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Beijing has thing for Puccini opera set in China

Puccini's 'Turandot,' set amid a bloody royal court, was once reviled as insulting. But as economic powerhouse China seeks to create an audience for Western opera, the work has seemed a natural.

July 28, 2009|Barbara Demick

BEIJING — Gli enigmi sono tre, una e la vita!

What does the above mean? ("The riddles are three; life is one!")

Where is it from? (The opera "Turandot.")

Who is the latest musical sensation in China? (A dead Italian once scorned for his Orientalist fantasies about Asian women.)

Back in the 1960s and '70s, when Italian opera was deemed a capitalist indulgence in China, no work was more despised than Giacomo Puccini's "Turandot." Many Chinese thought the opera insulting, with its depiction of a despotic Chinese princess who has her suitors beheaded unless they can answer three riddles.

They're singing a different tune these days.

For the 60th anniversary of China's communist revolution in October, a new production of "Turandot" has been commissioned for the 100,000-seat Bird's Nest stadium built for last summer's Olympic Games. Last year, another production of the work had the distinction of being the first opera performed at Beijing's new National Center for the Performing Arts.

In recent years, there have been at least six Chinese productions of "Turandot." Filmmaker Zhang Yimou, who is staging the anniversary version at the Bird's Nest, also directed a $15-million spectacle in 1998 inside Beijing's Forbidden City. A 2007 version of the opera was set in modern-day Shanghai with the successful suitor, Calaf, solving the riddles by -- how else are riddles solved in the 21st century? -- surfing the Internet.

Other Puccini operas are at the top of the hit parade in China. His "Tosca" opened China's first bona fide opera festival, held at the new performing arts center from mid-April to early July. In fact, four out of nine full-length operas in the festival were Puccini works, which were interspersed with revolutionary classics such as "Daughter of the Communist Party."

Then there was the all-Chinese production of "La Boheme" -- in which the original setting of an artist's garret in Paris was transported to the warehouse art district of present-day Beijing.

The creative anachronisms are all part of China's effort to develop a popular audience for opera, figuring that if the country is going to import Western culture, it might as well be high culture. Next to traditional Beijing opera, with its discordant tones and stilted pageantry, Puccini is sensuously modern.

"The Chinese have made a major commitment and investment in the performing arts. With such a large country with so many people crazy about classical music, we see a huge potential market here," said Elena Park, assistant marketing manager for New York's Metropolitan Opera.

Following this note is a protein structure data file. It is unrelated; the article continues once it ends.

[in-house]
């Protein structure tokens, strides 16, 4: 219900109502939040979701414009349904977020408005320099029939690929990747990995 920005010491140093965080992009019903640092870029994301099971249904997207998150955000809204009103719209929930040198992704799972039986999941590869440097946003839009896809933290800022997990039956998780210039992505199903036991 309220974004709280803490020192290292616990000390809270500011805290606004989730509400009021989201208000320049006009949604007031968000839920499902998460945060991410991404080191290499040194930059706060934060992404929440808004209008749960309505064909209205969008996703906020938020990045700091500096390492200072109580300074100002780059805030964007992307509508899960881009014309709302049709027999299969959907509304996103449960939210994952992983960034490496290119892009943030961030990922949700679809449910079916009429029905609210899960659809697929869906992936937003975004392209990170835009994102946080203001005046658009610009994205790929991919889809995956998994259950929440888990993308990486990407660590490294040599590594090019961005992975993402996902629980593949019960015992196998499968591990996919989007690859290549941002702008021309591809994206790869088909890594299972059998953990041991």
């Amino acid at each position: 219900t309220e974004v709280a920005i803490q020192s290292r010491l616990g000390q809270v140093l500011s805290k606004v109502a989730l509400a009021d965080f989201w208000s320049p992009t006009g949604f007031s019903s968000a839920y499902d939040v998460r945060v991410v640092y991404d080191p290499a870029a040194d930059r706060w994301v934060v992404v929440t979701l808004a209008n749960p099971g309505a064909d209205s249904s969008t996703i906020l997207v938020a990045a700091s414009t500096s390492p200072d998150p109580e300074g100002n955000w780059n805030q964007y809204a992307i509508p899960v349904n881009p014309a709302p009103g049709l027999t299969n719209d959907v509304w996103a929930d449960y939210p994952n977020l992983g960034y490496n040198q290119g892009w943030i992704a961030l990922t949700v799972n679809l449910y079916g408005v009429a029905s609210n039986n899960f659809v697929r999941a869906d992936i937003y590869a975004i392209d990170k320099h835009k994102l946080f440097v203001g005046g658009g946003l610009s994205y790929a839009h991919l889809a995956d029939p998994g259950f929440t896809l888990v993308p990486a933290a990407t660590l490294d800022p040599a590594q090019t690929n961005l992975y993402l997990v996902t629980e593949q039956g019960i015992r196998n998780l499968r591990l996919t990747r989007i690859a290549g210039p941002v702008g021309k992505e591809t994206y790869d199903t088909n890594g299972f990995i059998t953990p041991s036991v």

China's newfound passion for Italian opera has a touch of the nouveau riche about it, as if the production of high culture were a rite of passage in the ascent onto the world stage. (Want to be a superpower? Need opera house. Check!)

Chinese like to boast that their new arts center, with its soaring titanium dome and $360-million price tag, is bigger than New York's Lincoln Center and Washington's Kennedy Center combined.

"The building and the facilities it provides are definitely first class. That's one of the reasons the opera festival attracted so many people -- the audiences wanted to see the building," said Deng Yijiang, vice president of the Beijing center.

But at times the artistry lags behind the infrastructure, as was evident from some of Puccini's recent misadventures in Beijing.

The modernized production of "La Boheme" opened with a two-minute video clip in which someone got off a Grand China Air flight in Beijing and rode in a Mercedes to the opera performance. Not coincidentally, Grand China Air and Mercedes-Benz were sponsors of the opera festival.

"It was terrifying what they did to Puccini. It gave pain to my aesthetic sensibilities," complained Tomasz Sajewicz, an opera buff who has lived in Beijing for four years as a reporter for Polish radio.

During some performances, people sitting in the front row were conspicuously texting on their cellphones.

"It makes me angry to see people in the best seats who don't appreciate the music," said a Chinese music student, an aspiring soprano who had paid $30 for a ticket.

Deng, the vice president of the arts center, concedes that Chinese audiences need some training. "Italian opera has only existed in China for 80 years, compared with 400 years in Italy," he said. "Our audiences have a limited understanding of opera, and we are only now trying to educate them."

It is only fair to point out: If the Chinese don't always grasp the fine points of Italian opera, Puccini didn't know much about China.

The composer, who died in 1924, never set foot in Asia, but he wrote two Asian-themed operas: "Turandot" and "Madame Butterfly," which is set in Japan. A Chinese melody that is incorporated into "Turandot" came from a music box owned by an Italian nobleman, according to a 1991 study of the opera by William Ashbrook and Harold Powers. The music scholars described the opera as "an unconscious manifestation of racial arrogance."

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